GENERAL SANTOS CITY (MindaNews / 19 December) – Ronie “Nono” Perante III is turning 10 on February 18 next year, born three months after his father, Ronie Perante, Sr., correspondent of Gold Star Daily, died along with 57 others, in Ampatuan, Maguindanao on November 23, 2009.
“Unta mudaug” (I hope we will win), Nono told MindaNews at the St. Paul of the Cross Pastoral Center where he, his elder brother, Ronie Perante, Jr. or RonRon, his grandmother Estrella Genton and around 40 other relatives of media victims of the 2009 Ampatuan Massacre, gathered to watch the promulgation of judgment aired live from the Quezon City Jail-Annex in Camp Bagong Diwa, Bicutan in Taguig City.
While waiting for the verdict to be handed down on Thursday morning, Nono said he hopes they would win the case. He cannot explain what he means by “daug” (win) and still has a vague sense of what justice means, a word he has repeatedly heard spoken by his elders. But he repeatedly said “unta mudaug.”
The families, however, were unable to cheer or applaud whatever victory they had won – “partial justice” – they would later say, because when the verdict was read, they did not hear who were convicted as the airing suffered technical problems.
Judge Jocelyn Solis-Reyes of the Regional Trial Court Branch 221-Quezon City, found guilty beyond reasonable doubt for murder on 57 counts Andal Ampatuan Jr., then mayor of Datu Unsay town, leader of the armed men who killed the victims; Zaldy, then on his second term as Governor of the Autonomous Region in Muslim Mindanao; Anwar, then mayor of Shariff Aguak town, and Sajid Islam, who was elected Vice Governor of Maguindanao in 2007; brother in law Akmad “Tato” Ampatuan, former mayor of Mamaspano town and his sons Saudi Jr. and Bahnarin; and first cousins Nords and Akmad.
The court did not consider Reynaldo Momay, photographer of Midland Review in Tacurong as the 58th murder victim because “whether Momay died or was missing” after November 23, 2009 “could not be ascertained as no evidence of his actual death was adduced. He has no cadaver and neither was his death certificate presented on record.”
Sajid was freed on bail in early 2015 after paying 11.6 million pesos, at 200,000 pesos for each count of murder.
Sajid and Akmad Ampatuan were acquitted on grounds of reasonable doubt. But the judge gave Sajid five days to explain why he should not be cited for contempt for not attending the promulgation, despite notice.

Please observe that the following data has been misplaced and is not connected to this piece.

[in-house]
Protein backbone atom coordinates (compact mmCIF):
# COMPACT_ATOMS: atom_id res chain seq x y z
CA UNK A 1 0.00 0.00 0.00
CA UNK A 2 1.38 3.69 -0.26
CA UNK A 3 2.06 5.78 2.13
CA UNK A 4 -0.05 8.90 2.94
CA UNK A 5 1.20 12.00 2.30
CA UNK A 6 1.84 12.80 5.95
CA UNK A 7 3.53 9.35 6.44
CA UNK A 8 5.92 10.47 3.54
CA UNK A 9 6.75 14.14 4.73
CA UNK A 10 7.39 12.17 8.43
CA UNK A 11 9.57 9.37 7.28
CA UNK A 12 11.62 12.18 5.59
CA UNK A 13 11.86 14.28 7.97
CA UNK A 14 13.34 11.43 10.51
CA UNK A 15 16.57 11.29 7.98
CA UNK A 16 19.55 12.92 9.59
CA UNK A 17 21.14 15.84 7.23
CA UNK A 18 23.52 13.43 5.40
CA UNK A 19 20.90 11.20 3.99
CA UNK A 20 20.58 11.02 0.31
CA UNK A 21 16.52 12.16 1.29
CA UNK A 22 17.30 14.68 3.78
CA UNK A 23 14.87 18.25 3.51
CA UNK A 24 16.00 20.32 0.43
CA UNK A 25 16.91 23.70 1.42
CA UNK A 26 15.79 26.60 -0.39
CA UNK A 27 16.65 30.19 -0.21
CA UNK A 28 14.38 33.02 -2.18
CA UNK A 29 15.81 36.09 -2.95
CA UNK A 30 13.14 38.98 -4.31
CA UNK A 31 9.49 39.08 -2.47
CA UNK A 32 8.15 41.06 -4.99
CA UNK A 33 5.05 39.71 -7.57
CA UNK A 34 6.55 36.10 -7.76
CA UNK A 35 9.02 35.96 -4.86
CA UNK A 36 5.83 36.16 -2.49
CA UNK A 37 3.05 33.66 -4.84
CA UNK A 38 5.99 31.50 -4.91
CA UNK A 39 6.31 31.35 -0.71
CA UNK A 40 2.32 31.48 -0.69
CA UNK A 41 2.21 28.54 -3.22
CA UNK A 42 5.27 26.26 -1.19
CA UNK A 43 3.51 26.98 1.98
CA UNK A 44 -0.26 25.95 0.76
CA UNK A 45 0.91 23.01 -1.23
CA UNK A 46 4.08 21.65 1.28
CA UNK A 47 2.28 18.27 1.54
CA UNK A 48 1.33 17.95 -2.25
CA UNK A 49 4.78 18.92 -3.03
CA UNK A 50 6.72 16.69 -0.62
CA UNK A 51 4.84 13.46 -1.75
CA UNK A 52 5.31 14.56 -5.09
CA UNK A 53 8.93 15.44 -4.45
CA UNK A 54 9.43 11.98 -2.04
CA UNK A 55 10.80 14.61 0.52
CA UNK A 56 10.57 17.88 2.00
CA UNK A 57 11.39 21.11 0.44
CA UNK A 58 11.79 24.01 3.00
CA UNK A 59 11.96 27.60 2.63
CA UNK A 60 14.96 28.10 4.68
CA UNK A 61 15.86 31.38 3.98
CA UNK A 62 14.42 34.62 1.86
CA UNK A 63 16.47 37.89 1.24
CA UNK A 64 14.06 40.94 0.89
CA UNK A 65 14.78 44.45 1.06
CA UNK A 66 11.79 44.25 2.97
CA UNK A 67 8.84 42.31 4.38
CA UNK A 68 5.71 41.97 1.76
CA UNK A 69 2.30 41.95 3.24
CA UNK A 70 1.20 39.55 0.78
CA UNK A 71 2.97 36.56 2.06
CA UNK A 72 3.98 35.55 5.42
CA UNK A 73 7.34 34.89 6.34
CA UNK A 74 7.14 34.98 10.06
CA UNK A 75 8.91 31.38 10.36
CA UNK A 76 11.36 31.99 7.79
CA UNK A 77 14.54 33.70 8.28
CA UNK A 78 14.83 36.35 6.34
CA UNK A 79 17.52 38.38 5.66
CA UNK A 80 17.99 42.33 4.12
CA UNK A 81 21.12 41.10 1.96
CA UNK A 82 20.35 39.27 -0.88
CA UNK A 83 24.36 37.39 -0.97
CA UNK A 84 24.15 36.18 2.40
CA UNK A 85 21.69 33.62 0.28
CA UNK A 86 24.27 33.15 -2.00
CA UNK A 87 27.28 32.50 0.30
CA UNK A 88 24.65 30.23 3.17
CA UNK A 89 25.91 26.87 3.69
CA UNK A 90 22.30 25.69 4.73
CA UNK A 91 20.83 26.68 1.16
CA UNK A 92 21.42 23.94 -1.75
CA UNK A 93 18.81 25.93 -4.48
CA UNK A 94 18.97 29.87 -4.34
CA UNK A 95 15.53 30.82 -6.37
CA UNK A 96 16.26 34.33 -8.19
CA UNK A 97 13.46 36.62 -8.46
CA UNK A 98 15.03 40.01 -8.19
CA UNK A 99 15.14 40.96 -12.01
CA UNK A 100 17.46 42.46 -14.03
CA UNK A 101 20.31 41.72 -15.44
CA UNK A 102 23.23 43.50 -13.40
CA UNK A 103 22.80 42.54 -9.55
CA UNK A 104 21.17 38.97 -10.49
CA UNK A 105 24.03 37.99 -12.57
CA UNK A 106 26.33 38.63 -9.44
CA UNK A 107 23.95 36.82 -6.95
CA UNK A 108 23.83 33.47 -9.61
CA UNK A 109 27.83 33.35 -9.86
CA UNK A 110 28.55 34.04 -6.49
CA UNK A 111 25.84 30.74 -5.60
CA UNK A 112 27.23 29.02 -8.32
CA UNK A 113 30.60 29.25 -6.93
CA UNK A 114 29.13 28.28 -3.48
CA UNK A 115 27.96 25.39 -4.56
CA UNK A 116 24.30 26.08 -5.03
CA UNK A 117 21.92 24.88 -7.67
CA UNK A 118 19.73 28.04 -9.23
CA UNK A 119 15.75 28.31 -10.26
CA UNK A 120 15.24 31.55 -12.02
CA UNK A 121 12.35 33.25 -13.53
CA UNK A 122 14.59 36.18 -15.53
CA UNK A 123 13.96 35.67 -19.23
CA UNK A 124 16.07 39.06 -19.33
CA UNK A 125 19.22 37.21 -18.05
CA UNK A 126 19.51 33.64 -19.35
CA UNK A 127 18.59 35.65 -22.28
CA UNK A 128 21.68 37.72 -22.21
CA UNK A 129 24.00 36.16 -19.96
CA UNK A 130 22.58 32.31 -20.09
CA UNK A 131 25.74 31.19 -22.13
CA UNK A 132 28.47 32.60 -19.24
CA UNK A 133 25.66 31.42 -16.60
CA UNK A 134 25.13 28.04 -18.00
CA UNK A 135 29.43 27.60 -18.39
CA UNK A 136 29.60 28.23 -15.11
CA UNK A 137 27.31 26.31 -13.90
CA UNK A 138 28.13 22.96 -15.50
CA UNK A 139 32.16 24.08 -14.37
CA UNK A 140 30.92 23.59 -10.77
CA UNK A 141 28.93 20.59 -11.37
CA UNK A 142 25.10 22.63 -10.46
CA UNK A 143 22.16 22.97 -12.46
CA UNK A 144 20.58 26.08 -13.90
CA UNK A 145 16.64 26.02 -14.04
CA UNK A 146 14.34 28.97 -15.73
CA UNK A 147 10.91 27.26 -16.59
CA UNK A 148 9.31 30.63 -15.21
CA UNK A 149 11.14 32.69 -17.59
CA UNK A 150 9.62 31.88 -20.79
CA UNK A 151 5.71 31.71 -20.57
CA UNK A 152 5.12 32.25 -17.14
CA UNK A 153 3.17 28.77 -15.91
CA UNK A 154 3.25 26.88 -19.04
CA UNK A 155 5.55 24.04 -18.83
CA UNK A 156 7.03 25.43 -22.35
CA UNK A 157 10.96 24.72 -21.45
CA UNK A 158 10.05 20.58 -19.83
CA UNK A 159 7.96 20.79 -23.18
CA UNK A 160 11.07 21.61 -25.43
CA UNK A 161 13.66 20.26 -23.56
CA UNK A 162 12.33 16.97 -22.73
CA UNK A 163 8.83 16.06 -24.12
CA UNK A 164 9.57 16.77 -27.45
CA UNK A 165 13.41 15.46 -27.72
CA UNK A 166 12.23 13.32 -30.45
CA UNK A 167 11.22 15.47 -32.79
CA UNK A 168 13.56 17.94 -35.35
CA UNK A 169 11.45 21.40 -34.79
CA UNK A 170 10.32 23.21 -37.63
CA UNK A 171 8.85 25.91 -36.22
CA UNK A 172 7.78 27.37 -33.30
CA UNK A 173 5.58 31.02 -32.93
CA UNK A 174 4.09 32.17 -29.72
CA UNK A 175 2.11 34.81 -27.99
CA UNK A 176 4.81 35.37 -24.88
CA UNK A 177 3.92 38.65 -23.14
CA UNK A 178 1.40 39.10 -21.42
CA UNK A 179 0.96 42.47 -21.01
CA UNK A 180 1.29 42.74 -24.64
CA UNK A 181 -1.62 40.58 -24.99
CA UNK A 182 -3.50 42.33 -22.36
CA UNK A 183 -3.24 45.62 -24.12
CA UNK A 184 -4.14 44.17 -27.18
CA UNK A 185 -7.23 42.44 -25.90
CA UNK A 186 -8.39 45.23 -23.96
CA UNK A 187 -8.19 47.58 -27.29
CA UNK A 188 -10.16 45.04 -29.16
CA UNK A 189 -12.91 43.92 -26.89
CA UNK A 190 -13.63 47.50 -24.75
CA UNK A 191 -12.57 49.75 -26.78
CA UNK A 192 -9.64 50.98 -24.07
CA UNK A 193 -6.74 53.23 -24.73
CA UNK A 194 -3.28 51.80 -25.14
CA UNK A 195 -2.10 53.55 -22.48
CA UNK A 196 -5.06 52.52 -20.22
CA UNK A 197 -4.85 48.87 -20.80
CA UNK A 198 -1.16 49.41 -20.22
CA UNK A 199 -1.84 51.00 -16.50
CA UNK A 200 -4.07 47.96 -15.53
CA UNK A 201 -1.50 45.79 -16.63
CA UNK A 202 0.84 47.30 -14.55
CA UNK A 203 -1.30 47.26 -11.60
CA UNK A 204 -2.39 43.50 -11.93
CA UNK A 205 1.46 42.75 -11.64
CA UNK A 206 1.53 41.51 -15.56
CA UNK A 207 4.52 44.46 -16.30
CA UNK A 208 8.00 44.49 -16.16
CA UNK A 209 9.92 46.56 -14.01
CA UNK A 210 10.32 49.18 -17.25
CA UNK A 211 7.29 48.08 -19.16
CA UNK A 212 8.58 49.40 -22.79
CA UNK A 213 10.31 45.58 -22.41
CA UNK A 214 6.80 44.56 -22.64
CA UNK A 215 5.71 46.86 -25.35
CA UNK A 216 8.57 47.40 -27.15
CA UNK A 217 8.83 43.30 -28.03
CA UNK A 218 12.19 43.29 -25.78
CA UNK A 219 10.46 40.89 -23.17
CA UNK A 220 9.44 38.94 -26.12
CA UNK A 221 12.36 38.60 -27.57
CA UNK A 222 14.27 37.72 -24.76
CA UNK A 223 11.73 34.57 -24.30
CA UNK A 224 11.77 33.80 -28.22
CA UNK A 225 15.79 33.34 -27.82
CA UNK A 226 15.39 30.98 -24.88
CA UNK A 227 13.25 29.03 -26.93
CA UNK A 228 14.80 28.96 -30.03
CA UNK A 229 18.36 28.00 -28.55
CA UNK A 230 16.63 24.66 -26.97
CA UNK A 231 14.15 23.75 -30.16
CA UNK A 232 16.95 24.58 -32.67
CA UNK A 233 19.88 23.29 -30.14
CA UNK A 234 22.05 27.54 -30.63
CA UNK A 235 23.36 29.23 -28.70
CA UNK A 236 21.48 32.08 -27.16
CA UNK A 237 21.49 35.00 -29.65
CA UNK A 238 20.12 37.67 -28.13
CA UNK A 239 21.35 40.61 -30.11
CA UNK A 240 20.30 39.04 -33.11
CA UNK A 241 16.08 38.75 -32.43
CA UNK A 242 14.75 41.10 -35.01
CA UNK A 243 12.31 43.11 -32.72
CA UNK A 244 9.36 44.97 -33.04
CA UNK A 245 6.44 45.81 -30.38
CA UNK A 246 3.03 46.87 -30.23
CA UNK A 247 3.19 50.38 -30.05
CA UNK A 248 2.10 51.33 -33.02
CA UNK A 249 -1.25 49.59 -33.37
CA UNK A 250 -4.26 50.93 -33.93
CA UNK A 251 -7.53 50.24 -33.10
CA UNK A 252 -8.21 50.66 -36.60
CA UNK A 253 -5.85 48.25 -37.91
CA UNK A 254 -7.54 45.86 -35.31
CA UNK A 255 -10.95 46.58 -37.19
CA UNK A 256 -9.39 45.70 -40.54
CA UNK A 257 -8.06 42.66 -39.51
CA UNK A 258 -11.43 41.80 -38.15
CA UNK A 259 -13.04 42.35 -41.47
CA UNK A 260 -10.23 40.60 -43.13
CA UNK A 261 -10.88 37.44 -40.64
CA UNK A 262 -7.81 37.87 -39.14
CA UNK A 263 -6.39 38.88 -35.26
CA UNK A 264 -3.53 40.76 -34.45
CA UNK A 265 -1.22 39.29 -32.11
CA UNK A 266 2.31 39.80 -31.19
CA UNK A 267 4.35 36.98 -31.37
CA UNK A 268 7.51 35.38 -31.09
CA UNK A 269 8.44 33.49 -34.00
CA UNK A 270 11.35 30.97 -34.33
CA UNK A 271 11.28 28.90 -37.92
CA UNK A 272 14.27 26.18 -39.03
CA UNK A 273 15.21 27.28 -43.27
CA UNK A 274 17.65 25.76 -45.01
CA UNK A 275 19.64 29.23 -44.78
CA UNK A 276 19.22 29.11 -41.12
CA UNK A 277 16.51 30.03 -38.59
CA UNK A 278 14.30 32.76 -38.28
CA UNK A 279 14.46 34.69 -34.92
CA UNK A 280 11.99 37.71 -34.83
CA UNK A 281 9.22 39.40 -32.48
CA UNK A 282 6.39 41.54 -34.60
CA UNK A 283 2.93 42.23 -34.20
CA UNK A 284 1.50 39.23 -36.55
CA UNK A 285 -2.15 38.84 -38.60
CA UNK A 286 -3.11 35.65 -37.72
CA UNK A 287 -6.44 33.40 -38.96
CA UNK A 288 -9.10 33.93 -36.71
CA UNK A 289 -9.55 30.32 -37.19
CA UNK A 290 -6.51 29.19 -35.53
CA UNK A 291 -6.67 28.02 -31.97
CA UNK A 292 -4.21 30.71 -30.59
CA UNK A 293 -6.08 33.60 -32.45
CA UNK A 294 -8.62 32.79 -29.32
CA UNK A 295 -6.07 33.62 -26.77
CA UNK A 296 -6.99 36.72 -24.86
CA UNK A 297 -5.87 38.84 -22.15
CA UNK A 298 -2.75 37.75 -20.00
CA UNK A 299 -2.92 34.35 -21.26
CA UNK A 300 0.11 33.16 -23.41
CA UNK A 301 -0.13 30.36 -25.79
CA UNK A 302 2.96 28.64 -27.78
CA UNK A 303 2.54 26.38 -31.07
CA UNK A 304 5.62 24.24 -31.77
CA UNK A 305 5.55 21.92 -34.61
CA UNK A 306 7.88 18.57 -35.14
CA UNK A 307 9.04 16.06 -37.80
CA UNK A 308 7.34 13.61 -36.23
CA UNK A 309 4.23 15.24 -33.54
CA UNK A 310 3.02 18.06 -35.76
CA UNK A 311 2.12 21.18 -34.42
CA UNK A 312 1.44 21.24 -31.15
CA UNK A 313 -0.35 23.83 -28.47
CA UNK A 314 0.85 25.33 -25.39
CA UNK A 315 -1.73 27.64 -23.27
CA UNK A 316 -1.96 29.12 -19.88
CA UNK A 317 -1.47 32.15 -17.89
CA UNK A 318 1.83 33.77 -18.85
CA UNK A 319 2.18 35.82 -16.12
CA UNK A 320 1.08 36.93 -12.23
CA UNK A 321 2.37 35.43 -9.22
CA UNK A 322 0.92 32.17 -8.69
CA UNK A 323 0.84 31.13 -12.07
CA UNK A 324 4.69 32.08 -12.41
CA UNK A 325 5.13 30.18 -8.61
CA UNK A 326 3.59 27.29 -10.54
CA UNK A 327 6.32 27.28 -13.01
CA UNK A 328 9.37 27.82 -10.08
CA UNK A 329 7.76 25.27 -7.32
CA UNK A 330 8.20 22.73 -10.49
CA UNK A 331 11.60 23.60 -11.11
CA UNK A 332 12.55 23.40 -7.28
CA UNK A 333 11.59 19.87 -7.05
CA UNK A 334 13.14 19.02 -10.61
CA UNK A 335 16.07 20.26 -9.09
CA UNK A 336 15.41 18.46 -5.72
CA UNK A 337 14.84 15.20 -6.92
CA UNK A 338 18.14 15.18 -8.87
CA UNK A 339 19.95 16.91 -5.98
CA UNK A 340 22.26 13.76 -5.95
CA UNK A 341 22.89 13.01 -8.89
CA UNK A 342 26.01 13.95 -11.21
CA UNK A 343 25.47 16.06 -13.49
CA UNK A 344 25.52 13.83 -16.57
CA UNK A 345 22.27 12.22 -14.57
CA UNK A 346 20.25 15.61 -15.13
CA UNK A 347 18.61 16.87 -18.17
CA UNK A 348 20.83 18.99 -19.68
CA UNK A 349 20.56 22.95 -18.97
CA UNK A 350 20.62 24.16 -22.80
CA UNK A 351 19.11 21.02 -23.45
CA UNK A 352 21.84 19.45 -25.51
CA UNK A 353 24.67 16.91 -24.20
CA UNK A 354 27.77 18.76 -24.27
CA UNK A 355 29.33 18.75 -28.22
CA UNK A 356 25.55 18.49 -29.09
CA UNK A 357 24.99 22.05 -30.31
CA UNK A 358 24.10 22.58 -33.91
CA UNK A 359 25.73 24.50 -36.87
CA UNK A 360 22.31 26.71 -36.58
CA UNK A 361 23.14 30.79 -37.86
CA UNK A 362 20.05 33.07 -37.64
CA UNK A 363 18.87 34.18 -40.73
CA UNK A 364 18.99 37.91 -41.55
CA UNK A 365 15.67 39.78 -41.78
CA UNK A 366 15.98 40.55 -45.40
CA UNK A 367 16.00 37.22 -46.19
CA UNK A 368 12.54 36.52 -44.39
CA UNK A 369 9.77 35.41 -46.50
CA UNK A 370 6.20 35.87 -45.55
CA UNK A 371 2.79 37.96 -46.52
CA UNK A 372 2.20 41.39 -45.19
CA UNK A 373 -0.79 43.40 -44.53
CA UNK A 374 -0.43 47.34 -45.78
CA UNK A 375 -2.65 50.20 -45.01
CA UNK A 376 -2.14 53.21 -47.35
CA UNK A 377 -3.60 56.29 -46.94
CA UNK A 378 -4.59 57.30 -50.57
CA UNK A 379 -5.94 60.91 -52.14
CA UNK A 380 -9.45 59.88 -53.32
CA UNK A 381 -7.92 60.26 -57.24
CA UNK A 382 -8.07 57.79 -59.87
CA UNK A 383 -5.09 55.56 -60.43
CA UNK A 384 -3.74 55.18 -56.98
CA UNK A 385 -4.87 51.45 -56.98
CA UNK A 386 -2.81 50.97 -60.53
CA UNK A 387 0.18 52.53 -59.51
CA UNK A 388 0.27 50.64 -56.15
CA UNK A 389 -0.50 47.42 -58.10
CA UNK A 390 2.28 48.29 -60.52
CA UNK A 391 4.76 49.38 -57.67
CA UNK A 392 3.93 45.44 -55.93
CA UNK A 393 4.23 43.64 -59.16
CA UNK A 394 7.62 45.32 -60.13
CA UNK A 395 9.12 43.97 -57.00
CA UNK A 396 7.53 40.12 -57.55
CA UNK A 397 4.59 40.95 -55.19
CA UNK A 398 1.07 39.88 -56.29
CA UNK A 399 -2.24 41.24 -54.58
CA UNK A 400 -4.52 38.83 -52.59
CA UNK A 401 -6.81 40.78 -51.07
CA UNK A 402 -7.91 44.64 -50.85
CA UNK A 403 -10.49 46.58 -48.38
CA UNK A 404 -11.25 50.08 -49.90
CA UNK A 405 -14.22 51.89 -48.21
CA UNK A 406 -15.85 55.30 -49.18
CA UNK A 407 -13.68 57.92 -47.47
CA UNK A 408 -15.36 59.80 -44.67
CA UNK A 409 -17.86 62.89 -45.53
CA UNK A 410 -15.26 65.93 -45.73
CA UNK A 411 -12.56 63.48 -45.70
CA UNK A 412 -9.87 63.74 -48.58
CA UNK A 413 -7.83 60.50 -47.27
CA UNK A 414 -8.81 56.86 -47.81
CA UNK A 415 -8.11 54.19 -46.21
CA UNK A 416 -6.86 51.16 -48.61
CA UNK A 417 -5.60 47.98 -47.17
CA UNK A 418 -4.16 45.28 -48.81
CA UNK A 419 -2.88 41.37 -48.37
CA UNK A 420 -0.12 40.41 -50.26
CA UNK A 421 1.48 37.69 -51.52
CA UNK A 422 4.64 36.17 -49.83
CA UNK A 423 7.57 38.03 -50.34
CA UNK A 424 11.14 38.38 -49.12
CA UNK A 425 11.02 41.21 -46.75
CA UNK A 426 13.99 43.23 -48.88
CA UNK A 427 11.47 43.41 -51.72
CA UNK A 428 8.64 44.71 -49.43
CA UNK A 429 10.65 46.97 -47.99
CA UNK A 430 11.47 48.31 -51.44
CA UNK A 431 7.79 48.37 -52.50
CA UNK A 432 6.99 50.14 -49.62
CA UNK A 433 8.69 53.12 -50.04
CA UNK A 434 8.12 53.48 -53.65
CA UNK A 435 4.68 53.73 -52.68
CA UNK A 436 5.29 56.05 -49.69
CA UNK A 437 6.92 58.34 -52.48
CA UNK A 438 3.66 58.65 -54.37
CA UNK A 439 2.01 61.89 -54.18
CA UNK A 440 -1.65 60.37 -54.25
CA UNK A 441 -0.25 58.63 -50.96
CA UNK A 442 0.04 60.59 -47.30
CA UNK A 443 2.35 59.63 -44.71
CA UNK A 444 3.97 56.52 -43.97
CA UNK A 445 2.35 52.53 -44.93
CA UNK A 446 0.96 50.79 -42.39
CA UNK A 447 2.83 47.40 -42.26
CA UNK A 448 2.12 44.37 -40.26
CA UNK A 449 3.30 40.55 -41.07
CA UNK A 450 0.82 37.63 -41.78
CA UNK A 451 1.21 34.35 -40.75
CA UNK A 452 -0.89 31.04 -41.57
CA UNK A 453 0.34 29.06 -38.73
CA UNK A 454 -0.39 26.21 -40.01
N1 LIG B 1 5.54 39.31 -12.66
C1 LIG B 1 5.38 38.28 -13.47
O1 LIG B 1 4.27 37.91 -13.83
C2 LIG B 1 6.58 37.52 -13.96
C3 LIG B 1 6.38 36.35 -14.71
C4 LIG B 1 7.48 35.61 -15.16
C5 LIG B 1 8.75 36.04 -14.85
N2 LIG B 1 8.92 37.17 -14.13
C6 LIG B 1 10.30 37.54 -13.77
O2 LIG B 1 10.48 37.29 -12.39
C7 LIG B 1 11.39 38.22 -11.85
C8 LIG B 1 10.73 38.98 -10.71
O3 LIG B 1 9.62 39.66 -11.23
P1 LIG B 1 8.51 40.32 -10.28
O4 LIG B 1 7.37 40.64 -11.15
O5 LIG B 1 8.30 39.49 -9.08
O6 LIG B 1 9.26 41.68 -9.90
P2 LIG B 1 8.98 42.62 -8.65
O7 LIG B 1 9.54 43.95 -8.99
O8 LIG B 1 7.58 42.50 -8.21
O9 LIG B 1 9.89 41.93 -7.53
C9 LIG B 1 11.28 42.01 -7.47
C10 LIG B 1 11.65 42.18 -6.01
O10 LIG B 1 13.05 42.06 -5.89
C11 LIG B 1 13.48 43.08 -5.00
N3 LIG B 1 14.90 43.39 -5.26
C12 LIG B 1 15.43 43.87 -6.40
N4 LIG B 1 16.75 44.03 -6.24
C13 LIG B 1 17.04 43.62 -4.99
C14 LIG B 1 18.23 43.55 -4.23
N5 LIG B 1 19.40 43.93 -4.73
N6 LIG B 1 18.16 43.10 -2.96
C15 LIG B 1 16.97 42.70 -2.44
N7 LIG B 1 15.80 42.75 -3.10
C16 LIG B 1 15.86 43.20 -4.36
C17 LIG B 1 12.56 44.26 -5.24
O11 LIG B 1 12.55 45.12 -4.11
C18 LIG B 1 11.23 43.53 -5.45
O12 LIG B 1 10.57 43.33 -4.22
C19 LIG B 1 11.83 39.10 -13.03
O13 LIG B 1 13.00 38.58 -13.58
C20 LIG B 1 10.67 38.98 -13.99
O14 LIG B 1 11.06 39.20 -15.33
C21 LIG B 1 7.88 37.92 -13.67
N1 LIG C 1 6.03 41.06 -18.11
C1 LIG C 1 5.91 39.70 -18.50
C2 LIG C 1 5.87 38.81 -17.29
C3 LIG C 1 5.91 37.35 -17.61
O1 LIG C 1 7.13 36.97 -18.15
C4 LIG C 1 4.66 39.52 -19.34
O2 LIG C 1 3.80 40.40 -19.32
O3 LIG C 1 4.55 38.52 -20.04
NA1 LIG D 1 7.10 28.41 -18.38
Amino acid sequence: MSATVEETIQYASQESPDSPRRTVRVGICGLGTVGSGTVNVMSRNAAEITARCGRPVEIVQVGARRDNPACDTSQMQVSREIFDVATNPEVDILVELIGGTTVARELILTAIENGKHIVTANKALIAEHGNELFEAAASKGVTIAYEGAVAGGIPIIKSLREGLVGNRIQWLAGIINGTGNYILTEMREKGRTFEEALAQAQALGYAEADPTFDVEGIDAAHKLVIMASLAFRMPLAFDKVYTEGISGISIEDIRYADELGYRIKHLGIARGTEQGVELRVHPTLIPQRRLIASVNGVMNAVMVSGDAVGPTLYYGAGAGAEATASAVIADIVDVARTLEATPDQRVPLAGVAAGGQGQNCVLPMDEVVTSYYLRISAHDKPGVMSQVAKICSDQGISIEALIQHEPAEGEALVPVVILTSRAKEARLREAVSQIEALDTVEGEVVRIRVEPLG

A total of 43 were convicted and 56 acquitted.
Lawyers of the convicted Ampatuans manifested they would file a motion for reconsideration.
Before the promulgation, the 18-year old Ronron told MindaNews he was aware that whoever gets convicted would likely file a motion for reconsideration and if denied, appeal the decision. If the Court of Appeals affirms the decision of the lower court, the next recourse would be to appeal to the Supreme Court.
“Kabalo ko maghulat na pud mi pero dili lang ta mawad-an ug paglaum. Maghulat gihapon” (I know we will wait again but we should not lose hope. We will wait), Ronron told MindaNews.
“Dili gyud ta magsurrender para pud sa atong pamilya” (Let us not surrender for the sake of our families), said Ronron, who was eight when his father died and his mother Merlie, was then six months pregnant.
Like Ronron, 31-year old Rollie Morales is willing to wait a bit more in case of an appeal.
“We will wait. We’re fighting for justice. We will never forget,” he said.
Rollie’s brother, Rosell, the eldest of six siblings, was a reporter of News Focus.
Mary Grace Morales, Rosell’s widow, did not only lose a husband, she also lost a sister — Marites Cablitas, a reporter of radio DXBX.
Mary Grace was in Taguig for the 9 a.m. December 19 promulgation of judgment at the Quezon City Jail-Annex in Camp Bagong Diwa, Bicutan. The promulgation began two hours later.
She told MindaNews earlier that she hopes all the principal suspects are convicted.
“Ang pinaka-justice gyud nga sila tanan ma-convict ug dili na sila maka-appeal pa sa higher court” (The real justice is when all of them will be convicted and they won’t appeal to the higher court), she said.
Fifty-eight persons were killed, 32 of them from the media, on November 23, 2009 when an estimated hundred armed men led by then Datu Unsay Mayor Andal Ampatuan, Jr., stopped a convoy led by Genalyn, wife of then Buluan Vice Mayor Esmael “Toto” Mangdudadatu, en route to the next town of Shariff Aguak, Maguindanao, to file his certificate of candidacy for Governor.
Ampatuan, Jr., was going to run for Governor and like his father in 2007, wanted to run unopposed.
It was the worst election-related violent incident in the history of the country and the single deadliest attack in the world against journalists.
A total of 197 persons were charged for the massacre, 80 of them still at large.
According to a report of the Center for Media Freedom and Responsibility (CMFR), the documents of the case involve 165 volumes of records on the trial; 65 records of stenographic notes; eight records of the prosecution’s documentary evidence.
The court also received the testimony of 357 witnesses.
The Ampatuan patriarch, Andal Sr., former three-term governor of Maguindanao who was also charged for the mass murder passed away on July 17, 2015, 42 days after he was admitted at a state-owned hospital in Quezon City for “advanced liver cancer,” and four days after he lapsed into a coma after a massive heart attack. (Carolyn O. Arguillas / MindaNews)